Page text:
If the dog’s tail hasn’t been docked, it will have a straight appearance of moderate length. It has previously been customary to dock the tail to a desired length. His legs are moderately longer than his counterpart’s, the Jack Russell Terrier.

    Good to know

    Although the Parson Russell breed isn’t as well-known as its counterpart, the Jack Russell Terrier, they are still very popular with the country sporting fraternity. Trump, the first known parent of the breed, has her image immortalised as a portrait which in still on display at Sandringham House, the home of King Edward VII, who bought the painting following Reverend Parson’s death.

    There are no known cross-breeds with a Parson Russell Terrier, although there are many for his fellow dog, the Jack Russell. The Parson Russell Terrier is a close family member to the Jack Russell Terrier. Similarly, both breeds have been used for fox-hunting, are confident, alert and very enduring dogs. Although this dog might be a quick-tempered rascal at times, it’s impossible to deny his cuteness.

    Temperament

    • 66%

      Affectionate

      Even though they are quite mischievous, these small terriers make brilliant companion pets. They thrive on human interaction, and are always ready for an adventure or a game. Be prepared though, he won’t enjoy lazing around on the sofa too much.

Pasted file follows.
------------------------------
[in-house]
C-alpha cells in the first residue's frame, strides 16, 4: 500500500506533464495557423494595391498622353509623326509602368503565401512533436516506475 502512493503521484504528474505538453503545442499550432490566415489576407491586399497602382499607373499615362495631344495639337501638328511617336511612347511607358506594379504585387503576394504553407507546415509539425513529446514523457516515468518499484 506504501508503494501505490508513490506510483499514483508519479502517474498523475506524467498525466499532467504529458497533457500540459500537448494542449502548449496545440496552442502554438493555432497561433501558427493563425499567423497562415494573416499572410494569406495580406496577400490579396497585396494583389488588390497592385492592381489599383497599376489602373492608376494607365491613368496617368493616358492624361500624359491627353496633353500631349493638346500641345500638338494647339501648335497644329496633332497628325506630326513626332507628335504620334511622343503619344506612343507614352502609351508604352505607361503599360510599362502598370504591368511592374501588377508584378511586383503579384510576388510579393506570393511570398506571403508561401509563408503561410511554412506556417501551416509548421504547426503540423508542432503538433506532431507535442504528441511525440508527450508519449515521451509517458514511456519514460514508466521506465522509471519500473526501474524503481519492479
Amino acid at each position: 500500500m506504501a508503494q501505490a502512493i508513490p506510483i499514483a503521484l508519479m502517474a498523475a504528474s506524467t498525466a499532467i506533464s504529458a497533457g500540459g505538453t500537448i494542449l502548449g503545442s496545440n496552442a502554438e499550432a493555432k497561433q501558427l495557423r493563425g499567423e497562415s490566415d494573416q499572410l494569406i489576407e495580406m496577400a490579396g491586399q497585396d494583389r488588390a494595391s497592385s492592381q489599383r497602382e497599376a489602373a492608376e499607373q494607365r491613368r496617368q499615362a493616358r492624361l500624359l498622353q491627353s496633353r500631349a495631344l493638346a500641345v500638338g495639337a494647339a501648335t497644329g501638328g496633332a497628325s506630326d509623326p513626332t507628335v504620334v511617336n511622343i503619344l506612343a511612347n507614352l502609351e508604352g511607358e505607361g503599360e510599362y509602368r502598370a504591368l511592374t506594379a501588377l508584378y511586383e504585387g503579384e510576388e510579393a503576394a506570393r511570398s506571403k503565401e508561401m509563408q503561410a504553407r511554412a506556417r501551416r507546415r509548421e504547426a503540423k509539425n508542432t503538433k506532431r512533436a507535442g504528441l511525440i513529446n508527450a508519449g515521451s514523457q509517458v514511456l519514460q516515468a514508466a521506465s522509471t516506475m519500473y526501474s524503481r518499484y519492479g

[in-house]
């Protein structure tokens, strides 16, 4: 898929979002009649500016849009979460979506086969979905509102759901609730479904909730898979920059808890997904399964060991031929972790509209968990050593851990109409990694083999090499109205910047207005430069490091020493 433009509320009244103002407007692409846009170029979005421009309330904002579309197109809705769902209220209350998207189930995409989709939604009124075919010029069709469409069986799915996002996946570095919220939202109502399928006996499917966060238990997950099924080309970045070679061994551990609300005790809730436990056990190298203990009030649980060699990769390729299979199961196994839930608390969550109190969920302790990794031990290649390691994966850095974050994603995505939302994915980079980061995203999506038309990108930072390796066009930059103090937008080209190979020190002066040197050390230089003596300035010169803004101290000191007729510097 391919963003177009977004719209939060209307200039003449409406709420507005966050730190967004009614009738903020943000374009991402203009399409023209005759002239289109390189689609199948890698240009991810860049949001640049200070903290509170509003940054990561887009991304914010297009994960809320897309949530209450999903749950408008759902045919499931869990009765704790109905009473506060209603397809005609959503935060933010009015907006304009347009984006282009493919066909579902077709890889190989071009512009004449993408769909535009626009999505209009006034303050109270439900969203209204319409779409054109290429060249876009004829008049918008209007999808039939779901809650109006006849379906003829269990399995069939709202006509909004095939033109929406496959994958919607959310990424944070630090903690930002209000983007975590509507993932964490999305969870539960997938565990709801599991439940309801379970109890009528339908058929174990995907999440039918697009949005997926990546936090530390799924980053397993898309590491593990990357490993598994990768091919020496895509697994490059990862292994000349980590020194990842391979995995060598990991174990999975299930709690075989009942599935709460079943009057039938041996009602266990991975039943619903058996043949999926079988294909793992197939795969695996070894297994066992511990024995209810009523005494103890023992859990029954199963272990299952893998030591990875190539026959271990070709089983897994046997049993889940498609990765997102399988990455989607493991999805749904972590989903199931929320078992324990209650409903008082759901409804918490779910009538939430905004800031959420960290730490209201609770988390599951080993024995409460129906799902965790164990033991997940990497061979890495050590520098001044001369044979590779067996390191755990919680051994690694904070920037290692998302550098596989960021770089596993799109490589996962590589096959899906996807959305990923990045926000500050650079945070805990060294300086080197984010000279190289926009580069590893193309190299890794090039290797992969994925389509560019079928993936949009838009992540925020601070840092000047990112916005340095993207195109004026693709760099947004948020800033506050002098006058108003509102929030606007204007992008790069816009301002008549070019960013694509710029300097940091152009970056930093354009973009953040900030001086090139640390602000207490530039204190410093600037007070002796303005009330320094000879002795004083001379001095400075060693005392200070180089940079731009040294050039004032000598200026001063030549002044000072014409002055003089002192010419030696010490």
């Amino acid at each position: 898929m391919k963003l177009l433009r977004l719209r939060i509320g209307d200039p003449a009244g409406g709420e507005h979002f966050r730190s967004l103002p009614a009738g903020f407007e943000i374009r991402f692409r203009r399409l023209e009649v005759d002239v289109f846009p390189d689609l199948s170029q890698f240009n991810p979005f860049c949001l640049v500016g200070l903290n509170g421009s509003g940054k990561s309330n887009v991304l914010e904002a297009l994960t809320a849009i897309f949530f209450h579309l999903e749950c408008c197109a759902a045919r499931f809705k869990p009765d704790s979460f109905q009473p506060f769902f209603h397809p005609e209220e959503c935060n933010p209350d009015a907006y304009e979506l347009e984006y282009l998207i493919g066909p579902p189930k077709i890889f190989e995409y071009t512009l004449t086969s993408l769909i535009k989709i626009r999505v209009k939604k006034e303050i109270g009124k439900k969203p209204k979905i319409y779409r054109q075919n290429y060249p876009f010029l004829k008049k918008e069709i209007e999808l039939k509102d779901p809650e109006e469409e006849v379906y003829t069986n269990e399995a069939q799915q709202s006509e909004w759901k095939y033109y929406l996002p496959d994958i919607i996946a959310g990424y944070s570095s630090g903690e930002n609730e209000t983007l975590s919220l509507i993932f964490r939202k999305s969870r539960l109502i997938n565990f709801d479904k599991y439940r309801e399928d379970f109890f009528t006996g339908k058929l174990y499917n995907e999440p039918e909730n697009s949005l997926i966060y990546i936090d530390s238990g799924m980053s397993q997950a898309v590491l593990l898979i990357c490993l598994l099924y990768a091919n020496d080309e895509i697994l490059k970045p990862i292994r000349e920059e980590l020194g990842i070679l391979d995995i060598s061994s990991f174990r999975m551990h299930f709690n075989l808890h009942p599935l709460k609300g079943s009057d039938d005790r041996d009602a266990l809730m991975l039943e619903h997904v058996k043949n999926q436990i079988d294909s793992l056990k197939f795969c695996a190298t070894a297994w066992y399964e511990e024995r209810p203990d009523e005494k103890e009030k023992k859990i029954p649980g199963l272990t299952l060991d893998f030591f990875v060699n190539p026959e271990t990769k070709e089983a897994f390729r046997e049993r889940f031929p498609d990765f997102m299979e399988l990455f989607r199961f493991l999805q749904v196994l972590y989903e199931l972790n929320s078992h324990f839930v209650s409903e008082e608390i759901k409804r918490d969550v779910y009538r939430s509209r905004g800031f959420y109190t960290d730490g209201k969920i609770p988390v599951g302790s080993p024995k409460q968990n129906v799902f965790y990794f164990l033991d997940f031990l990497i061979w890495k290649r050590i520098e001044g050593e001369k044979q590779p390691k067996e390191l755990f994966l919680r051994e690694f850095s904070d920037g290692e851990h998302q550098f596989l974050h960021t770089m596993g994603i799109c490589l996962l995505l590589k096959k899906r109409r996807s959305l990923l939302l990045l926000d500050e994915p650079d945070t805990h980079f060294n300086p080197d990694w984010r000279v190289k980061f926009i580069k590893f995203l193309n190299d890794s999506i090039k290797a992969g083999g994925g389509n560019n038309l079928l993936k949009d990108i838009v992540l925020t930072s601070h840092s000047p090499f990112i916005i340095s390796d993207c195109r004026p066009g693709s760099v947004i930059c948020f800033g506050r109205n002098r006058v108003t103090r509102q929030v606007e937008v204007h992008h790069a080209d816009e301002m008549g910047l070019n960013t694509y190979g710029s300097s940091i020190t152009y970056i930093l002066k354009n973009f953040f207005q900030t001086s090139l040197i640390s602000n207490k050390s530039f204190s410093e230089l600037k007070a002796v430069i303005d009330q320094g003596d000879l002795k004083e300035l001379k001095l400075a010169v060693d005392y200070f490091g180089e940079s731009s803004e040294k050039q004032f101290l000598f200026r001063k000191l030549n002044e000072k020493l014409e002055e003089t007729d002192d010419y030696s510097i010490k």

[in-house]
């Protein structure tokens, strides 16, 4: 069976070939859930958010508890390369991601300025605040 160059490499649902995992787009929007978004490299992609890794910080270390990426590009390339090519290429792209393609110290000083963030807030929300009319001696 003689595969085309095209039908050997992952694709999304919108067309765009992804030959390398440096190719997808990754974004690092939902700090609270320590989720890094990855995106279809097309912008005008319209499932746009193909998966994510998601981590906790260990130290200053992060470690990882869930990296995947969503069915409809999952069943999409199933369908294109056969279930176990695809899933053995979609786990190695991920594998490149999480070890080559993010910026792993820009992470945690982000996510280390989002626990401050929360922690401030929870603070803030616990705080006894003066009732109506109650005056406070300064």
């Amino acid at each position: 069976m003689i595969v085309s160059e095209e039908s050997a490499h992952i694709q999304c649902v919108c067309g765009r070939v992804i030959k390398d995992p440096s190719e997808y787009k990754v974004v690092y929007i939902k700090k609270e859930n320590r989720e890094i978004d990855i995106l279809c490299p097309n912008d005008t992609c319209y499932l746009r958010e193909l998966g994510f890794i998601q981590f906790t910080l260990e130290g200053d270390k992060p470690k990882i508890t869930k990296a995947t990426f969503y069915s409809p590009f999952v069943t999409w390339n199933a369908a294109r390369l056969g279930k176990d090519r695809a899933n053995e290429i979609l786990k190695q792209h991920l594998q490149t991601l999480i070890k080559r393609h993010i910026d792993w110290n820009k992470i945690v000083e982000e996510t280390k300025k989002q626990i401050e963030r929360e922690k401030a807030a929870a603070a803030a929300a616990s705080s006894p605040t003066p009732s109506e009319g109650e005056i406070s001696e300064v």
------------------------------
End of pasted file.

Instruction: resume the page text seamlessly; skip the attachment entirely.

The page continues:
• 100%

      Playful

      Having boundless energy, this dog will always be wanting to play another game of fetch the ball. They do, however, get bored quite easily. One of their worst habits is digging. They are bred to dig and go underground chasing vermin, so if he gets the chance to dig a hole, he is in his element.

    • 33%

      Calm

      Famous for their antics and mischievousness, these little dogs like to be on the move. Very high-spirited, they love raising a laugh with their owners.

    • 100%

      Intelligent

      Although amusing and entertaining, this breed is known for its intelligence and high energy.

    • 100%

      Hunter